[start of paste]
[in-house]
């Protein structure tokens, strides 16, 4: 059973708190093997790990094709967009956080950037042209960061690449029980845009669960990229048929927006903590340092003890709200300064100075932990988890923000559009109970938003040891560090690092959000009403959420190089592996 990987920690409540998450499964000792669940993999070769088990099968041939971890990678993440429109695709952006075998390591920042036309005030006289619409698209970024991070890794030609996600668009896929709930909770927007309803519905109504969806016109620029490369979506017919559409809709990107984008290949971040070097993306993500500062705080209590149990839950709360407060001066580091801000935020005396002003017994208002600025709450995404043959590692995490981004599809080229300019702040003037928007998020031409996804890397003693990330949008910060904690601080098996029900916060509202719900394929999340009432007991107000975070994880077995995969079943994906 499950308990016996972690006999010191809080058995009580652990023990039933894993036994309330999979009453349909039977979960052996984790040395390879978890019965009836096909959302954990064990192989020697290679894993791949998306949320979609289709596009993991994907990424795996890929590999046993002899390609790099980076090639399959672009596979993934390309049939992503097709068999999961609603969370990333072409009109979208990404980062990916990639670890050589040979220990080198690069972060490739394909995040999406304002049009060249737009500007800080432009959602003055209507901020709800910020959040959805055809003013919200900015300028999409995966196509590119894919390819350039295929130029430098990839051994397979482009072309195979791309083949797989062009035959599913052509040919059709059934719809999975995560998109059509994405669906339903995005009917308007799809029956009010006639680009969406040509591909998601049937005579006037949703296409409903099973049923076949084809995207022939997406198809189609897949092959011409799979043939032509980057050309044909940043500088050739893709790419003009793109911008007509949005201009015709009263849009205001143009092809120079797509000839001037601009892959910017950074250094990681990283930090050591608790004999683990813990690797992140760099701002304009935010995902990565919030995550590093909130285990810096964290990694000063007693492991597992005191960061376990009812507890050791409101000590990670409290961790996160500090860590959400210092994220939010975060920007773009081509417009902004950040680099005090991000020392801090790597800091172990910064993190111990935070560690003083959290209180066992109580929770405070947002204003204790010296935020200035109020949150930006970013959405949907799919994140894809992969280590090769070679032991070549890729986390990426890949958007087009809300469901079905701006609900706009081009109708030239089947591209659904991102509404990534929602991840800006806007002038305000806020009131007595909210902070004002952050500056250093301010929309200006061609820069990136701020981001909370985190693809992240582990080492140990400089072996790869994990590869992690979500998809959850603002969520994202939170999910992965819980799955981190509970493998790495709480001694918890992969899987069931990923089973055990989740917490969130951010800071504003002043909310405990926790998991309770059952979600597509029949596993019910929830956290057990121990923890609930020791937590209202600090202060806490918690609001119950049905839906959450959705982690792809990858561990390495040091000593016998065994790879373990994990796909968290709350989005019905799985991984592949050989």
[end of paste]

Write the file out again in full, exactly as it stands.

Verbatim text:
[in-house]
């Protein structure tokens, strides 16, 4: 059973708190093997790990094709967009956080950037042209960061690449029980845009669960990229048929927006903590340092003890709200300064100075932990988890923000559009109970938003040891560090690092959000009403959420190089592996 990987920690409540998450499964000792669940993999070769088990099968041939971890990678993440429109695709952006075998390591920042036309005030006289619409698209970024991070890794030609996600668009896929709930909770927007309803519905109504969806016109620029490369979506017919559409809709990107984008290949971040070097993306993500500062705080209590149990839950709360407060001066580091801000935020005396002003017994208002600025709450995404043959590692995490981004599809080229300019702040003037928007998020031409996804890397003693990330949008910060904690601080098996029900916060509202719900394929999340009432007991107000975070994880077995995969079943994906 499950308990016996972690006999010191809080058995009580652990023990039933894993036994309330999979009453349909039977979960052996984790040395390879978890019965009836096909959302954990064990192989020697290679894993791949998306949320979609289709596009993991994907990424795996890929590999046993002899390609790099980076090639399959672009596979993934390309049939992503097709068999999961609603969370990333072409009109979208990404980062990916990639670890050589040979220990080198690069972060490739394909995040999406304002049009060249737009500007800080432009959602003055209507901020709800910020959040959805055809003013919200900015300028999409995966196509590119894919390819350039295929130029430098990839051994397979482009072309195979791309083949797989062009035959599913052509040919059709059934719809999975995560998109059509994405669906339903995005009917308007799809029956009010006639680009969406040509591909998601049937005579006037949703296409409903099973049923076949084809995207022939997406198809189609897949092959011409799979043939032509980057050309044909940043500088050739893709790419003009793109911008007509949005201009015709009263849009205001143009092809120079797509000839001037601009892959910017950074250094990681990283930090050591608790004999683990813990690797992140760099701002304009935010995902990565919030995550590093909130285990810096964290990694000063007693492991597992005191960061376990009812507890050791409101000590990670409290961790996160500090860590959400210092994220939010975060920007773009081509417009902004950040680099005090991000020392801090790597800091172990910064993190111990935070560690003083959290209180066992109580929770405070947002204003204790010296935020200035109020949150930006970013959405949907799919994140894809992969280590090769070679032991070549890729986390990426890949958007087009809300469901079905701006609900706009081009109708030239089947591209659904991102509404990534929602991840800006806007002038305000806020009131007595909210902070004002952050500056250093301010929309200006061609820069990136701020981001909370985190693809992240582990080492140990400089072996790869994990590869992690979500998809959850603002969520994202939170999910992965819980799955981190509970493998790495709480001694918890992969899987069931990923089973055990989740917490969130951010800071504003002043909310405990926790998991309770059952979600597509029949596993019910929830956290057990121990923890609930020791937590209202600090202060806490918690609001119950049905839906959450959705982690792809990858561990390495040091000593016998065994790879373990994990796909968290709350989005019905799985991984592949050989």